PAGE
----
Heineken shares fell on Wednesday after the world’s second-largest brewer lowered its profit guidance, reflecting an unexpected sales decline in the Americas.
Heineken said operating profit before one-offs would rise by about 4% on a like-for-like basis in 2019, at the bottom of its previous forecast of mid-single-digit percentage growth.
“Market expectations had shifted to the bottom of that range after operating profit barely grew in the first half of the year,” Reuters noted.
In trading Wednesday, the company’s shares fell 3% to $52.17 as it also announced first-half results that were softer than expected and that the “increased volatility” across a number of its markets would continue for the rest of the year.
Operating profit rose 0.3% to 1.78 billion euros — below expectations — while beer sales were mixed, with a stand-out performance in Asia, better than expected sales in Europe, only weak growth in Africa, and the unexpected decline in the Americas.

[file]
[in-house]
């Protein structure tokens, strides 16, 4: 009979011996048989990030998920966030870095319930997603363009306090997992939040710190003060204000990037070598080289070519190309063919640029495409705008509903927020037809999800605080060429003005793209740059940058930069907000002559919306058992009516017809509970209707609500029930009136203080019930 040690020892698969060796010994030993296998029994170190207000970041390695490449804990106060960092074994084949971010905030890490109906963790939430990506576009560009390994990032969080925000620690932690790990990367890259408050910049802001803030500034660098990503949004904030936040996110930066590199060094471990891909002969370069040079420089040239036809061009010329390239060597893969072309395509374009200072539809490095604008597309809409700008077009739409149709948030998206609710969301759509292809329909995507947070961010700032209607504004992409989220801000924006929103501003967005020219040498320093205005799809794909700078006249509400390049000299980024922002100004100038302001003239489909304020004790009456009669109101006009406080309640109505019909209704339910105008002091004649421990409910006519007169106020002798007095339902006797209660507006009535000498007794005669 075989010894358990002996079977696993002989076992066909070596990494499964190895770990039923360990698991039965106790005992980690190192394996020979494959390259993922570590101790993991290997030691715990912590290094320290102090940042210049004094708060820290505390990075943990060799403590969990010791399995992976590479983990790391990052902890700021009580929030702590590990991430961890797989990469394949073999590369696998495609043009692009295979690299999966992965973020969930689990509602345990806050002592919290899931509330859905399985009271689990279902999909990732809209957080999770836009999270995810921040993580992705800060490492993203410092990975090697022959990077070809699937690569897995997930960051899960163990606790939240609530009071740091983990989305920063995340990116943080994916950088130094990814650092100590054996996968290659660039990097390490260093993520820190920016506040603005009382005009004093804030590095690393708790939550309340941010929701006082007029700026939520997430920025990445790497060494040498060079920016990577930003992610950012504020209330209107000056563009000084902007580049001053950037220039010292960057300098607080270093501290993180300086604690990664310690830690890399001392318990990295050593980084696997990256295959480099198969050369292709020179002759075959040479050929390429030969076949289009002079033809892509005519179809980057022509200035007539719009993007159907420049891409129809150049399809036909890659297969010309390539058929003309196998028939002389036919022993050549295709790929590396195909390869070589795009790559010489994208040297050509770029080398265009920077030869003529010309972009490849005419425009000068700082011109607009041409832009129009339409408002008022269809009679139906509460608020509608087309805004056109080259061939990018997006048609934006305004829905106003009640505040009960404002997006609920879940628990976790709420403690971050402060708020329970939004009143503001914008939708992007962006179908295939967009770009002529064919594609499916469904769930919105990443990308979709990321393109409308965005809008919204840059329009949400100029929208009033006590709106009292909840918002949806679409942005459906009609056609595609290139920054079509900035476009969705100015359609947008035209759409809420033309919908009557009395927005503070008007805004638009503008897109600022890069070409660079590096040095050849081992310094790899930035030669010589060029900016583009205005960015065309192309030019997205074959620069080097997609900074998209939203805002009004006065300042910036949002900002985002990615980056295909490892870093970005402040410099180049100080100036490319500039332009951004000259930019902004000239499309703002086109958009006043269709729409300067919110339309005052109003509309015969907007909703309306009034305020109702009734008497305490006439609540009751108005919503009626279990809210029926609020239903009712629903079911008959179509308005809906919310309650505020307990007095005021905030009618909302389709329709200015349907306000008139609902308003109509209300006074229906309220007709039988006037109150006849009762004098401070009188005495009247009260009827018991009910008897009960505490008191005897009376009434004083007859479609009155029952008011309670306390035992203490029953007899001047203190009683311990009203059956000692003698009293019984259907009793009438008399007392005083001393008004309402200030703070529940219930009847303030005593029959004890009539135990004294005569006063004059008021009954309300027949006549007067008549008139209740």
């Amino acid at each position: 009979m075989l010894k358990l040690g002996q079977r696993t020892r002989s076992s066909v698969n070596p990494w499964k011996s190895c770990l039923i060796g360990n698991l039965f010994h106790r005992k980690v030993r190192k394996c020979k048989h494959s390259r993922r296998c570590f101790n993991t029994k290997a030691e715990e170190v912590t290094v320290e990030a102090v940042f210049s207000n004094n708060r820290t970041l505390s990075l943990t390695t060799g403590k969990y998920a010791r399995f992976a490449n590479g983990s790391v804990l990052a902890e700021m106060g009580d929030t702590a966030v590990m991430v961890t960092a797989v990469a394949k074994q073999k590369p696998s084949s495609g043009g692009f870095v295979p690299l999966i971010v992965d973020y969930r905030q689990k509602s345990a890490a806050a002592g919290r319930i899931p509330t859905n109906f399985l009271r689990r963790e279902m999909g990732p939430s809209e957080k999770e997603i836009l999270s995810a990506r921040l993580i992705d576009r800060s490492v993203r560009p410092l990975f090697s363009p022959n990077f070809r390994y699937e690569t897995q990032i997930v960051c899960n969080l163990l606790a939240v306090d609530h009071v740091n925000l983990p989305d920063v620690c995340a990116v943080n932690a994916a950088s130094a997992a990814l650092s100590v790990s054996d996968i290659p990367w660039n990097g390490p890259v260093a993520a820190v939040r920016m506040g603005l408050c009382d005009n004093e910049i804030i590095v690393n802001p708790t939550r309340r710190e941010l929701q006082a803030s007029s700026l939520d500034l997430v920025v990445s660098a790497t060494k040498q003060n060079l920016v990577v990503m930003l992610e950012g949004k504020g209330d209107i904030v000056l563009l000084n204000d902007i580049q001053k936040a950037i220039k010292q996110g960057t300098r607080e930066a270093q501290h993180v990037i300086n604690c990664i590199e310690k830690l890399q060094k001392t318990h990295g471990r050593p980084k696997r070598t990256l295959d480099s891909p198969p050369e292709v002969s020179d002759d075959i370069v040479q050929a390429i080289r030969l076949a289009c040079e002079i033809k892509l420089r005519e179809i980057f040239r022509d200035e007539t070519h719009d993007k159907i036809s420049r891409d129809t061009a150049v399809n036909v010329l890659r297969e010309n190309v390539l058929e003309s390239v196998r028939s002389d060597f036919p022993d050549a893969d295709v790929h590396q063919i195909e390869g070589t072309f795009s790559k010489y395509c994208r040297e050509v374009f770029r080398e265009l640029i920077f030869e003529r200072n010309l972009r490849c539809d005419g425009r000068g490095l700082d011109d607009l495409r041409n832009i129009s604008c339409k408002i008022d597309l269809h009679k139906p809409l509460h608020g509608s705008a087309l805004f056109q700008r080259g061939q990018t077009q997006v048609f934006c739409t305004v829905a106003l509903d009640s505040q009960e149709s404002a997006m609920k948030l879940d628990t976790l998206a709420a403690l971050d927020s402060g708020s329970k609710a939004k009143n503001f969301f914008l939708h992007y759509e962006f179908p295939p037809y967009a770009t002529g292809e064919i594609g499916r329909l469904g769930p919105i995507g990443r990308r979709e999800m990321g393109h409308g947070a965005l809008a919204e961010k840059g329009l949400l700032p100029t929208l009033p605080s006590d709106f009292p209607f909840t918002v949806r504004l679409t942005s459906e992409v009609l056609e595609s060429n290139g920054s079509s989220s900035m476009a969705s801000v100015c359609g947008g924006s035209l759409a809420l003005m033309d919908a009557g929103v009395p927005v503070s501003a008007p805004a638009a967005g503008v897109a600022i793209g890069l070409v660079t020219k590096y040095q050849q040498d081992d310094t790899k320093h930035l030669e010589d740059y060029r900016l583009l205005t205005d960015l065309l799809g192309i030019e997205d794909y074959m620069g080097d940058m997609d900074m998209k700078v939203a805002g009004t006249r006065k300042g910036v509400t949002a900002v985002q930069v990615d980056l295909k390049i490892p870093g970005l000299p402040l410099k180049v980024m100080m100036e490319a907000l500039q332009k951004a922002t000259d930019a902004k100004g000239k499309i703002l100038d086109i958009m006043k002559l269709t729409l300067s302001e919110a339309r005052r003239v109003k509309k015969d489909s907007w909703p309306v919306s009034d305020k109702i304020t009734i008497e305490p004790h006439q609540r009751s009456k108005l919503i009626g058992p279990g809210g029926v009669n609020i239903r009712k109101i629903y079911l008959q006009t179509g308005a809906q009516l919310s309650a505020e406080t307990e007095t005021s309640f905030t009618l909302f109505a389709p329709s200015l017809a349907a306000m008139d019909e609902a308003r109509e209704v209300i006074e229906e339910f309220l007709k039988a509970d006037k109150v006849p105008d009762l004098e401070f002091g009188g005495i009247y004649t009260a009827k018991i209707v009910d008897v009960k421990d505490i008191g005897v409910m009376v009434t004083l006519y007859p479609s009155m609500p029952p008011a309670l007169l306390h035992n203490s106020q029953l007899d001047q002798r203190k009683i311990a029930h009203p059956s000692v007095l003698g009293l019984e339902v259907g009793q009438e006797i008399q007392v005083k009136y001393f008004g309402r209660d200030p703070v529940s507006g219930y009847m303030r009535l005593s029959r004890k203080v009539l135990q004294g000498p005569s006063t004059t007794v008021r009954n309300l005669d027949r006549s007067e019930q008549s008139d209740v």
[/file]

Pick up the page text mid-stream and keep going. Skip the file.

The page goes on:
Overall, consolidated beer volumes rose by 2.3% year-on-year in the third quarter, exactly in line with expectations in a company-compiled poll, but sales in the Americas fell 0.5%.
“There was a sharp decline in the United States, where its Mexican lager Tecate slid further,” Reuters said.
In Brazil, where Heineken became the second largest player in 2017 by buying the loss-making operations there of Japan’s Kirin, the company said sales of cheaper beers had declined after a price rise, while volumes of higher-priced beers such as Heineken, Amstel and Devassa grew by a double-digit percentage.
In Mexico, Heineken’s largest market, sales were up by a low single-digit percentage, helped by the launch of low calorie Amstel Ultra. However, Reuters said, the company is now facing competition from AB InBev in the nationwide OXXO supermarkets where its brands were previously the only beers on sale.
“Surging sales in Asia provide some hope, particularly as Heineken has now fully transferred its operations to China Resources Beer as part of a capital and operational tie-up,” Barron’s said.
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